Cat colony caretakers help provide for Toronto’s 100,000 homeless cats

People around Toronto volunteer their time and money to help 'community cats' in their neighbourhoods

Bob McCreary feeds a community cat at one of his cat colonies on March 9.  Amanda Gibb/Toronto Observer

As Bob McCreary’s shiny Kia comes to a halt, cats emerge from the wooden structures tucked in the corner of the parking lot. He goes to the trunk to get a jug of water and cracks open another can of cat food. Some cats are waiting patiently a few feet away. Some weave around his legs, waiting for a nice meal — and maybe a scratch behind the ears.

McCreary is a cat colony caretaker. Right now, he looks after more than 10 cat colonies in near his home in west end Toronto. Every day at approximately noon he loads up his supplies — paid for out of his own pocket — and visits each one. 

“I just really like cats,” said McCreary. “A cat colony caretaker is just a person with a big heart.”

Esther Attard, acting director of Toronto Animal Services, said in an email that there are 250 registered cat colonies in the city.

Toronto Cat Rescue estimates there are 100,000 homeless cats roaming the streets. McCreary cares for about 50.

Watch a day in the life of a cat colony caretaker: 

 

McCreary decided to become a cat colony caretaker after watching some neighbourhood cats gather around the back of a Rona store one day. He realized someone had been coming to feed them and was inspired to do something like that too.

That was over 13 years ago. Since then, McCreary has almost never missed a day visiting the cats before heading to his job as a concierge in a North York condo in the afternoons.

He ensures that these colonies have daily access to fresh water, food, and a functional shelter made from plastic storage bins. He also checks in to make sure the cats are healthy and don’t need any medical care.

Sometimes, related neighbourhood organizations will offer up cat food or other supplies, but McCreary said he most often misses out on the offers because of his work schedule.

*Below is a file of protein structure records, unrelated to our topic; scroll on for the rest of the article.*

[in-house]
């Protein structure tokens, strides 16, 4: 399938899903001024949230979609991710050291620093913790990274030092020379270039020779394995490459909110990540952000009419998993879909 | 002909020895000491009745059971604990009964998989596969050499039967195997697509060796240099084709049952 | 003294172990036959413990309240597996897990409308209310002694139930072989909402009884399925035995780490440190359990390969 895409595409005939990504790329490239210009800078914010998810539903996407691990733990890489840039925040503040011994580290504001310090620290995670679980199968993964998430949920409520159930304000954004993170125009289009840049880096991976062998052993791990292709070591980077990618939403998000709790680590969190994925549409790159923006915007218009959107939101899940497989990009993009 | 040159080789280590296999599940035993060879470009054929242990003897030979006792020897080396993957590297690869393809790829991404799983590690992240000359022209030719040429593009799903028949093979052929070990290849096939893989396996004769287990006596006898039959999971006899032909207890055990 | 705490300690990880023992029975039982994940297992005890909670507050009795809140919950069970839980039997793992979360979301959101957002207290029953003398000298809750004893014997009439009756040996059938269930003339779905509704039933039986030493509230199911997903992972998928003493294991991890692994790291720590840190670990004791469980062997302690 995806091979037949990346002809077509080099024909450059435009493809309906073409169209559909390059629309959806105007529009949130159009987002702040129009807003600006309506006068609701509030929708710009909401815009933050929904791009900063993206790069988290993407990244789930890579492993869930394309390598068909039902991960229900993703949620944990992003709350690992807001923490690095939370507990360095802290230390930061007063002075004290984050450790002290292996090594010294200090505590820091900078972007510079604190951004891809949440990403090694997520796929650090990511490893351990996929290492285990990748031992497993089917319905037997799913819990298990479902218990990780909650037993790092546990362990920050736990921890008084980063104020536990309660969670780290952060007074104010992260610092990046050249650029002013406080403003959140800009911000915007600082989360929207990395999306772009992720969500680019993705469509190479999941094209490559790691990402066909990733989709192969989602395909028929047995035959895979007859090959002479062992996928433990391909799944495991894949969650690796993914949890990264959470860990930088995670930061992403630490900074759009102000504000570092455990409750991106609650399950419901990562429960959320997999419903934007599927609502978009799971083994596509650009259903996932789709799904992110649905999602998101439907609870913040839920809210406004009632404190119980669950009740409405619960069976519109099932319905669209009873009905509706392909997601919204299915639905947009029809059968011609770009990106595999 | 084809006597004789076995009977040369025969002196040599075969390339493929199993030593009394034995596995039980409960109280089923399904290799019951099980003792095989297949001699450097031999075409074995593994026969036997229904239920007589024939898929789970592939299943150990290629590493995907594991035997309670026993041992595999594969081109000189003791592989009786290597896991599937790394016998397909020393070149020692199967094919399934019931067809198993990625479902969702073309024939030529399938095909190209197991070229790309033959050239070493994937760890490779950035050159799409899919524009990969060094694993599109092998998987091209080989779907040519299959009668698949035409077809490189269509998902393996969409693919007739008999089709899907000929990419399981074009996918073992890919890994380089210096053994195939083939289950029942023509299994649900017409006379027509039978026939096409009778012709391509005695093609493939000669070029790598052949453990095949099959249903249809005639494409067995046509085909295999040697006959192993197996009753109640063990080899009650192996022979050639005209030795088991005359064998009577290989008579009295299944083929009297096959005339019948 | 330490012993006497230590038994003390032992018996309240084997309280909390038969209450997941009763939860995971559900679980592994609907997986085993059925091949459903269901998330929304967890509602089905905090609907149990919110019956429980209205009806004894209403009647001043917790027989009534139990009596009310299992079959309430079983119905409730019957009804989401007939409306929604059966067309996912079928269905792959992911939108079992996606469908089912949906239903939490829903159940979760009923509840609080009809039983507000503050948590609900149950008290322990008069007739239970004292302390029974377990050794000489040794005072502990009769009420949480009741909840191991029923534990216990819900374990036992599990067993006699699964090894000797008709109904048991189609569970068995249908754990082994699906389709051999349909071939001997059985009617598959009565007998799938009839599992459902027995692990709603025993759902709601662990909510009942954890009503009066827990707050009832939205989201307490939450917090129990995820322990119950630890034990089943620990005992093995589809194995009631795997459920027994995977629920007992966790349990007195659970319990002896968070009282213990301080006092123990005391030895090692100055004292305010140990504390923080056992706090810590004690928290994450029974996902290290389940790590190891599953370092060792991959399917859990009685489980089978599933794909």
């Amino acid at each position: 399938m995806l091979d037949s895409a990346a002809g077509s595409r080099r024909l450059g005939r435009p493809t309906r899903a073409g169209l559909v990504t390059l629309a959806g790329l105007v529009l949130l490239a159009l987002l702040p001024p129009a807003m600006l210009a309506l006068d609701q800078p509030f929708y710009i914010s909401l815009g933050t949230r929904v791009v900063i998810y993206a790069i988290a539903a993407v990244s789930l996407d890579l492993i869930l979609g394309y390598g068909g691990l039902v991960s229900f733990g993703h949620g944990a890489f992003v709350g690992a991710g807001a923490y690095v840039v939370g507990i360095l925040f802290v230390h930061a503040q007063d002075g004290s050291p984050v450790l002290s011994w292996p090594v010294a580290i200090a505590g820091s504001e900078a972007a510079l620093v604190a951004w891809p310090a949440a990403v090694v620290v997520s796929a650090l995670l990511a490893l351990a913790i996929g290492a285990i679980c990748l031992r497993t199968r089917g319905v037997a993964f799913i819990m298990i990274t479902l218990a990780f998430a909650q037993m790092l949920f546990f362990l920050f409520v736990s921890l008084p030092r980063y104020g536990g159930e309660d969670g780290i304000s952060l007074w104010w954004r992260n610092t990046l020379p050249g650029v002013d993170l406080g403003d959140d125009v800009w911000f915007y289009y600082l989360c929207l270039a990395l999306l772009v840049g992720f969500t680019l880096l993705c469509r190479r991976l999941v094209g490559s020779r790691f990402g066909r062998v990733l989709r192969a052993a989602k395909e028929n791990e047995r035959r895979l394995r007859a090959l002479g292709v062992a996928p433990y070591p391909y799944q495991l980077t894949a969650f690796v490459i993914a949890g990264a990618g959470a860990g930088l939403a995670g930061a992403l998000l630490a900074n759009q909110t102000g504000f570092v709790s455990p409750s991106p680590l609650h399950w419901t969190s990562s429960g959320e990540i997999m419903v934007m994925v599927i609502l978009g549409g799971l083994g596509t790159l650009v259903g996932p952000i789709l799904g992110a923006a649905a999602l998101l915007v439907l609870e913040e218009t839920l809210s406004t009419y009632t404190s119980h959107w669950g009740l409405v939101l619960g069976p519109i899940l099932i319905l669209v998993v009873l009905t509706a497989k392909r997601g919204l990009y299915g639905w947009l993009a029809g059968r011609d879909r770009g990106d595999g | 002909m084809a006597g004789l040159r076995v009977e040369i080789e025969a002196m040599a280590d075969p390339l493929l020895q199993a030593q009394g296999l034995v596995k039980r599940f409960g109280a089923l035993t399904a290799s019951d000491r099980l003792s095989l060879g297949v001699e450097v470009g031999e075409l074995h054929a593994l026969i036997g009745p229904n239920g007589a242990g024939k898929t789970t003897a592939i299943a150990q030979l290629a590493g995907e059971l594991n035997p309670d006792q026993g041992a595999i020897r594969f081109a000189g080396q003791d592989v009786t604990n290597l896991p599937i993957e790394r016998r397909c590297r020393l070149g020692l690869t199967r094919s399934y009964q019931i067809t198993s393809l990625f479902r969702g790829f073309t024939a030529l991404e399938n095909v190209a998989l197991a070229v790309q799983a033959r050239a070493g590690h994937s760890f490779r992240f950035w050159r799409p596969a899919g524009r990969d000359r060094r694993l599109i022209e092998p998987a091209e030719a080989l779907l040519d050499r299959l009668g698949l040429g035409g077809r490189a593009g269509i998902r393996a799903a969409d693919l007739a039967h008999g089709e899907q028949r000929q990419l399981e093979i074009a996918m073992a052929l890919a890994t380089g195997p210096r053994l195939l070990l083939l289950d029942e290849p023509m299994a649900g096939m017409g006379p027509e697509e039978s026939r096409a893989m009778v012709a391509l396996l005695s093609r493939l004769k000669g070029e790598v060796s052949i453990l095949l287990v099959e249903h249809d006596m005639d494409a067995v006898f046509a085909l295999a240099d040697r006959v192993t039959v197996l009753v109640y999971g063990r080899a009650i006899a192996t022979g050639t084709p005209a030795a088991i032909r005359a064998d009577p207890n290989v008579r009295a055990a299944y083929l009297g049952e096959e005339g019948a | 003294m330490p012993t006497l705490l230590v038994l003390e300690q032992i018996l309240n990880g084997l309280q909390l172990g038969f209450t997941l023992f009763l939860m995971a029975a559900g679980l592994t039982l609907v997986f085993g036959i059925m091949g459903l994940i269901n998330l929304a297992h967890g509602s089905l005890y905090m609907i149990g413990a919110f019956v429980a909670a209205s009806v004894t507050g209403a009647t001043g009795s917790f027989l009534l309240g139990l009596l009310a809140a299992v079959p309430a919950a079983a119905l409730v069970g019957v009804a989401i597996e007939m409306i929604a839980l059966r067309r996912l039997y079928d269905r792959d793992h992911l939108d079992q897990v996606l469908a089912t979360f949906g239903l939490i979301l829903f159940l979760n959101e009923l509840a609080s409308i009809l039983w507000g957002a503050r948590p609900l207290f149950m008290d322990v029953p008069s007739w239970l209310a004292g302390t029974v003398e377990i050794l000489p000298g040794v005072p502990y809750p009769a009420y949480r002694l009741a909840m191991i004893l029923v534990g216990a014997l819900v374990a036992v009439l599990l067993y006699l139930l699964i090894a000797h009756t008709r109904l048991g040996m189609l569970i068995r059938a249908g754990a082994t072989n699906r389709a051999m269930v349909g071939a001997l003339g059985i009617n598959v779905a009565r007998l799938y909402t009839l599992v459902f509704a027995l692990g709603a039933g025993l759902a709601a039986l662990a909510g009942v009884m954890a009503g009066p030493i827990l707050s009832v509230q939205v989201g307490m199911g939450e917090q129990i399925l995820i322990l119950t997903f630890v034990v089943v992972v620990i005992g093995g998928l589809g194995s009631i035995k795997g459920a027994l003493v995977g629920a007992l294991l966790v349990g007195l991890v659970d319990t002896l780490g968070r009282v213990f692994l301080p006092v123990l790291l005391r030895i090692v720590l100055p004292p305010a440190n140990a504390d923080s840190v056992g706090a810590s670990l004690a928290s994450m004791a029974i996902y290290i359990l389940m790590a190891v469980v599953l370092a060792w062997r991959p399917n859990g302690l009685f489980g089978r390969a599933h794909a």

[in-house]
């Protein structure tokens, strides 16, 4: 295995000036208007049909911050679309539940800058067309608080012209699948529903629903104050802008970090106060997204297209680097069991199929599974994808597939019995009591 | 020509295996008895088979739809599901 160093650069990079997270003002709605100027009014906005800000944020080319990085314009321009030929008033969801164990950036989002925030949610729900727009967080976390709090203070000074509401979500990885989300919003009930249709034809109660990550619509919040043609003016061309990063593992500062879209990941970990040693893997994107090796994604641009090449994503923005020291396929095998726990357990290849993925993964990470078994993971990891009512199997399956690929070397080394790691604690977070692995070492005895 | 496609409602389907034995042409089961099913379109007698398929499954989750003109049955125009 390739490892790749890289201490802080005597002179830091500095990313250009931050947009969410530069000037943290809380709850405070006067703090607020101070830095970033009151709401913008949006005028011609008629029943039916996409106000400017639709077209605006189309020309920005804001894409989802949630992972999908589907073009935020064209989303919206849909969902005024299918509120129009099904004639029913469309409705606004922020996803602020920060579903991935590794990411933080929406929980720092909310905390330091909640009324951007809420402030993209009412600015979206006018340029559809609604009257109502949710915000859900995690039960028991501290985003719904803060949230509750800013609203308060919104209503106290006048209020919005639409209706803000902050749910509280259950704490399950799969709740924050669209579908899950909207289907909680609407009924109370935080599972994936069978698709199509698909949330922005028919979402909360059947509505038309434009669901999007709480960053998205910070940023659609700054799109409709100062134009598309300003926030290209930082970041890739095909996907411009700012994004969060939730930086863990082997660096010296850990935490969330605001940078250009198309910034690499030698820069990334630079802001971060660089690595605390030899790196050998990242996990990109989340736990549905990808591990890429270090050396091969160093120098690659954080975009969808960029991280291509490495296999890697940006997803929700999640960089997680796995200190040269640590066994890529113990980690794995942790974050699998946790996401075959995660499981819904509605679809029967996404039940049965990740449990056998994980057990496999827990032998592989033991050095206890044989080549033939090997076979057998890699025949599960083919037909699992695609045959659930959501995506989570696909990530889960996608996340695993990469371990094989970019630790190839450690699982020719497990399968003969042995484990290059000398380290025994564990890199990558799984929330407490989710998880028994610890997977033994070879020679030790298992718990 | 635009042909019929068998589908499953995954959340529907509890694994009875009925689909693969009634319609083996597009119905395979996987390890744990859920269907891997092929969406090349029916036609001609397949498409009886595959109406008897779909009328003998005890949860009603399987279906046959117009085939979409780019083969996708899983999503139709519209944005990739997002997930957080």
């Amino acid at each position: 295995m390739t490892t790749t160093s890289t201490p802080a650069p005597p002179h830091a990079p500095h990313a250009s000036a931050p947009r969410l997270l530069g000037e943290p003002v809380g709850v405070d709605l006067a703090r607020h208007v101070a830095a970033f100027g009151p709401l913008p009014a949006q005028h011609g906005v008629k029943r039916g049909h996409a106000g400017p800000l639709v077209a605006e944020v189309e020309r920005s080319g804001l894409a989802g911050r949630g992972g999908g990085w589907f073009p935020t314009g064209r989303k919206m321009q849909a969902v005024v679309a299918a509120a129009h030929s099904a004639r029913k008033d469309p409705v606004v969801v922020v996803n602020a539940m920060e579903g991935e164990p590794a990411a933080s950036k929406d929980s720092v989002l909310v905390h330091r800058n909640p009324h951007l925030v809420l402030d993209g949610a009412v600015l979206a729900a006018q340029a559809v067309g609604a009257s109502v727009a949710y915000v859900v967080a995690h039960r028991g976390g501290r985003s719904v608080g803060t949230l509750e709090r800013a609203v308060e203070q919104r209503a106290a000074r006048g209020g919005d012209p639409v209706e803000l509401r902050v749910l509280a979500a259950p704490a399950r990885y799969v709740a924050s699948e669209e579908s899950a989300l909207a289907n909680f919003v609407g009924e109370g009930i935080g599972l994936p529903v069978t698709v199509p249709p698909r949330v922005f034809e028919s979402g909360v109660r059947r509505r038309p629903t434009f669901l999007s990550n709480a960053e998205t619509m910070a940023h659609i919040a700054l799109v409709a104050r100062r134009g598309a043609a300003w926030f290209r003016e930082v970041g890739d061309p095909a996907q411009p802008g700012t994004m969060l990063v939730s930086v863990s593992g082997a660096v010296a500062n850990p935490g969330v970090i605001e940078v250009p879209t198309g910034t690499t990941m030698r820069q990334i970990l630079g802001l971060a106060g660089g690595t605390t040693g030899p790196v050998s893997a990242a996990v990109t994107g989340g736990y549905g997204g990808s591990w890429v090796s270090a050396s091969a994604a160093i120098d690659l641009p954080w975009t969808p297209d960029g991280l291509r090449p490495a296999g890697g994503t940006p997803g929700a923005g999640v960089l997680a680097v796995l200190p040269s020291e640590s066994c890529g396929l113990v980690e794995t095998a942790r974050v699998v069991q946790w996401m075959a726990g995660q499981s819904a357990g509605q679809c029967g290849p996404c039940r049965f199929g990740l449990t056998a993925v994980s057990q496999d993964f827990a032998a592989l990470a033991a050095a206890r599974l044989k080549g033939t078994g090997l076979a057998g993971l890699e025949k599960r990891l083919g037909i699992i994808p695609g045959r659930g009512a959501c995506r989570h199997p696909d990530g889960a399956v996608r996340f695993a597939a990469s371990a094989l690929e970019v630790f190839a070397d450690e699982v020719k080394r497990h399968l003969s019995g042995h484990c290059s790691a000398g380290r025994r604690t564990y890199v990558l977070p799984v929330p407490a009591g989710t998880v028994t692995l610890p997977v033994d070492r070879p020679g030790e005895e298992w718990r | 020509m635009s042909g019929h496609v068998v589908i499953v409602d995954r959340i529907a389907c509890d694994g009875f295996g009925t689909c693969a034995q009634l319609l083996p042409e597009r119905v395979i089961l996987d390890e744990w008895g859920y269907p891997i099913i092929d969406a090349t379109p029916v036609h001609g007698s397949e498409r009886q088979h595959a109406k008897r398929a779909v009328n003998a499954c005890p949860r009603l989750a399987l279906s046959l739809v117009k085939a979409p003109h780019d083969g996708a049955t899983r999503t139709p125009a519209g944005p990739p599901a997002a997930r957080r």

“He spends a lot of his own money,” said Andrew Gagnon, McCreary’s husband.

“It takes a lot of effort. The shelters you either have to buy or make them. You have to work with the company or whoever owns the property to get their permission to set up shelters for the cats there,” said Gagnon.

“Once you start seeing them, you see them everywhere,” said Kim Hughes, the chair on the board of directors of Annex Cat Rescue.

https://twitter.com/annexcatrescue/status/1090752701804163072

 

She said that these “community cats” have typically either been lost, abandoned, or were born outside as a result of one of the first two situations.

“At the end of the day, it’s a community problem. And unless the community makes a concerted effort to solve the problem, it won’t get solved,” she said.

“The problem is, people don’t regard cats with the same sense of stewardship that they regard dogs.”

Community cats can be nervous around people, making it hard to get too close. However, McCreary has forged a bond with the over 50 community cats he cares for. Most will follow him and do not shy away from his touch or presence.

“They trust him. Anyone else shows up, and they’ll run,” said Gagnon. “I worry though. When Bob is eventually unable to do this, who will take over?”  

Hughes would welcome more cat colony caretakers.

“But in an ideal world, we would not be where there are cats that have no home,” she said.

After McCreary finishes feeding the last colony for the day, he waves and says  goodbye to the cats and returns to the car. The trunk earlier filled with clinking aluminum cat food cans and jugs of water is now empty. 

It’s time to get to work.

 

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Posted: Apr 10 2019 6:47 pm
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